International Mountain Day, which took place on 11 December, emphasized the importance of mountains, which are home to 15 percent of the world’s population, in addition to countless plant and animal species. The UN headquarters in New York hosted a special event marking International Mountain Day this year. The event drew attention to particularly vulnerable ecosystems that play a critical role in populations across the globe. In 2002, the United Nations (UN) declared the year the UN International Year of Mountains. International Mountain Day has been celebrated on December 11 each year since.
Over one billion people live in mountainous areas, which cover 27 percent of the planet. However, a much larger percentage of the world’s population depends on resources provided by mountain ecosystems. Half of the world’s population relies on freshwater from mountain sources. Agriculture plays a major role in mountain economies, with foodstocks––including potatoes, maize, tomatoes, sorghum, apples, and barley––originating in mountainous regions. Mountain communities in developing countries have high percentages of vulnerability to food insecurity. About 53 percent of all rural mountain populations are vulnerable to food insecurity.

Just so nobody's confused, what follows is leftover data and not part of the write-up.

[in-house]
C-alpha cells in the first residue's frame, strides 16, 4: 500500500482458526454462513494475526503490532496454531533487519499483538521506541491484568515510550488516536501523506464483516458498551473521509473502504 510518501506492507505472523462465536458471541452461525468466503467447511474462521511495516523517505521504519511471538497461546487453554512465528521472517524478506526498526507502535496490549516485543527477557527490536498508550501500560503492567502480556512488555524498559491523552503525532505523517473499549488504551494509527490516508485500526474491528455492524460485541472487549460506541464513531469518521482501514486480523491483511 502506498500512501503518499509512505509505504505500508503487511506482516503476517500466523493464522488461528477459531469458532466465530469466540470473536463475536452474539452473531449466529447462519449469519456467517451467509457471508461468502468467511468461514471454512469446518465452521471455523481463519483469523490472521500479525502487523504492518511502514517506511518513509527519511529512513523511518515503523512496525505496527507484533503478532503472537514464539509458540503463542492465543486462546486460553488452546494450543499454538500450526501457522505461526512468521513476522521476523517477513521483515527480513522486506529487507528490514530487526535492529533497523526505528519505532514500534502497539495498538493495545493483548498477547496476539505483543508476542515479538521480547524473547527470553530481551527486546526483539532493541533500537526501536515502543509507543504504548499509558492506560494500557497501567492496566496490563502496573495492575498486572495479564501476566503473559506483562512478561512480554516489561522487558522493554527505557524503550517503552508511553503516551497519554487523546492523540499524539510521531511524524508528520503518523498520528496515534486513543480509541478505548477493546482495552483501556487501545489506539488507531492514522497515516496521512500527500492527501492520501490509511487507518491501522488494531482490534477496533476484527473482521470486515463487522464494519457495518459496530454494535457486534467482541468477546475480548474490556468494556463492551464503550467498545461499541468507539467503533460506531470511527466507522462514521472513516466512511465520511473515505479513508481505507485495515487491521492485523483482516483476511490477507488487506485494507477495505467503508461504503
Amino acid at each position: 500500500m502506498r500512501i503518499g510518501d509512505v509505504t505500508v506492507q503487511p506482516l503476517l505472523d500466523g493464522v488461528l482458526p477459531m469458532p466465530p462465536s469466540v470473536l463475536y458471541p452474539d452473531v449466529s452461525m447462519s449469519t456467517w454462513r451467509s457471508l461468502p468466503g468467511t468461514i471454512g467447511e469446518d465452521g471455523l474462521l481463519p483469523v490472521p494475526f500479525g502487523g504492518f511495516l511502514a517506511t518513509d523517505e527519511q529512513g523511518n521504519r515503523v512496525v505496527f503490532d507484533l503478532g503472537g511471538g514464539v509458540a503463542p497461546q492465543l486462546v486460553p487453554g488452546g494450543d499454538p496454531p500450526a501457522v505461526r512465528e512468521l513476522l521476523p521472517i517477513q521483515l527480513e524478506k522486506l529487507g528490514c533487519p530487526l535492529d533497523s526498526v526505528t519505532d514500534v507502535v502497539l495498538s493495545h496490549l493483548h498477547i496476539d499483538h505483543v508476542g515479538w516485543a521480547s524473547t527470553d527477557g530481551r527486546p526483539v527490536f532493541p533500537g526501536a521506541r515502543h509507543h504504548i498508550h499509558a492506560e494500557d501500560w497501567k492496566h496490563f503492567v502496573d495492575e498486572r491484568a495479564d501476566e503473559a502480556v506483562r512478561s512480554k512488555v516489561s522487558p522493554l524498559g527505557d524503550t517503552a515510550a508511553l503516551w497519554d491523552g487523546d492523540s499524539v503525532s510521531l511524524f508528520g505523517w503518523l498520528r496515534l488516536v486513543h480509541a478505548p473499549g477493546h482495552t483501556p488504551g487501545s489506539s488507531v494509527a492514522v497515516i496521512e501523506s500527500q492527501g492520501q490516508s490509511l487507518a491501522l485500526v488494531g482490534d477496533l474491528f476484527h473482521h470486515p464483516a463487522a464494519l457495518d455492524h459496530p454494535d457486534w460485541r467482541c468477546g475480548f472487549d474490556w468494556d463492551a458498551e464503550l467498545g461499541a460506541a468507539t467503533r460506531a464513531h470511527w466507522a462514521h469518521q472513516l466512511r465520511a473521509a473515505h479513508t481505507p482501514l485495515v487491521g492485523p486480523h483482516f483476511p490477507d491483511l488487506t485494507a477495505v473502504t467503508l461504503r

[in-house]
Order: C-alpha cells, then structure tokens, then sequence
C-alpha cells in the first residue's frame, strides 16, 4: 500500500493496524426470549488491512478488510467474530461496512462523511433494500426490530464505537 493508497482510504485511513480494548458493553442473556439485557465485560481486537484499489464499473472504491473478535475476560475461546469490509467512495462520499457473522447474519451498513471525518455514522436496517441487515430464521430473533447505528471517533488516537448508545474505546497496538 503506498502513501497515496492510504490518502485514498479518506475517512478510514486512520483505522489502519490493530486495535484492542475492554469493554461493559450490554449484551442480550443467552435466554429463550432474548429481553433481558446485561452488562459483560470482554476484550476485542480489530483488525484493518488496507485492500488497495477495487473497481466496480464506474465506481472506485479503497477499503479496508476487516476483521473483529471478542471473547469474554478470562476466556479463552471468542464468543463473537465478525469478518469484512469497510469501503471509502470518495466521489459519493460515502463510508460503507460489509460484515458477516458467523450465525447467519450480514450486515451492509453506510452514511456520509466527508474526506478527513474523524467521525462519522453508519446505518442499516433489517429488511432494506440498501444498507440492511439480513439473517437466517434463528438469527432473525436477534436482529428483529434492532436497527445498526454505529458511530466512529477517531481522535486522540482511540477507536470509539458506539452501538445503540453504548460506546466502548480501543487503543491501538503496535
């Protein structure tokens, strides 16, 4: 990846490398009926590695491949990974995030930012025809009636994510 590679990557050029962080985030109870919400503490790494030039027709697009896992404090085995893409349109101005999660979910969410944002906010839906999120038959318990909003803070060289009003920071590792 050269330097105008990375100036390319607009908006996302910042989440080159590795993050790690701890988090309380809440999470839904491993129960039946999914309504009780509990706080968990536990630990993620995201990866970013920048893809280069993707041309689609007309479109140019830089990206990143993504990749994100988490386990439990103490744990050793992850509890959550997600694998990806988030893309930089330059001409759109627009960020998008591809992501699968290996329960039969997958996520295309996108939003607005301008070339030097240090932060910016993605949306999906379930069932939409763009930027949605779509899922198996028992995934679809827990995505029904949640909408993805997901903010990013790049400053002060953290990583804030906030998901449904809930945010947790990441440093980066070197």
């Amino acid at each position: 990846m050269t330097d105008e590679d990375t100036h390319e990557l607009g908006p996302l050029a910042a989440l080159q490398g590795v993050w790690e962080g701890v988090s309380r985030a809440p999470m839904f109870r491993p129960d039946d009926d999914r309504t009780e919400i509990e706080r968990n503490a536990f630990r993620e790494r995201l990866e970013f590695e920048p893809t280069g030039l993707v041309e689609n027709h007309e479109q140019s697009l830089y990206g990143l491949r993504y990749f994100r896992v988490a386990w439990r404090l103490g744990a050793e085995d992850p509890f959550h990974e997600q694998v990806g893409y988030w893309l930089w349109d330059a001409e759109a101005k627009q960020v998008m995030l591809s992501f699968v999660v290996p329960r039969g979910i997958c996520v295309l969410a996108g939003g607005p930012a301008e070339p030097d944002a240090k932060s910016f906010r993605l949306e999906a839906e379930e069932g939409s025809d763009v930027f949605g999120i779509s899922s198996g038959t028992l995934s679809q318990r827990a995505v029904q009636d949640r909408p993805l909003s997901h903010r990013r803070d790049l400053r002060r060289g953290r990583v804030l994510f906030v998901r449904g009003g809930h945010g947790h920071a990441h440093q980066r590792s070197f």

Mountain ecosystems are also particularly vulnerable to the threat of climate change. According to the recent IPCC special report, The Ocean and Cryosphere in a Changing Climate, climate change has altered high mountain areas in recent decades. Changes to mountain ecosystems include declines in snow cover, glaciers, permafrost, and variations in the amount and seasonality of runoff. Altering these environments endangers those who live on and near mountains. People are exposed to a greater risk of exposure to natural hazards and reduced freshwater availability.
The event was organized by the Permanent Mission of Kyrgyzstan to the UN with support from members of the Group of Friends of Mountain Countries and the Food and Agricultural Organization of the UN. Permanent representatives from numerous countries were involved in the event, with keynote statements from representatives of Norway, Canada, Bhutan, Nepal, among others.
The theme of this year’s celebration was “Mountains Matter for Youth”. This year’s theme was highly emphasized with many speakers stressing the need to retain youth and increase economic and social opportunities for young people in mountainous areas. Retention of youth was a topic covered by all who provided keynote statements. Permanent representatives detailed the importance of mountains for those living both on and near them, the need for job creation, improved technology, and access to services and education. They detailed progress their countries were making to achieve the UN Sustainable Development Goals. They also described the problems faced by those living in mountainous areas within their countries, including high rates of unemployment, changing landscapes, isolation, and lack of technology.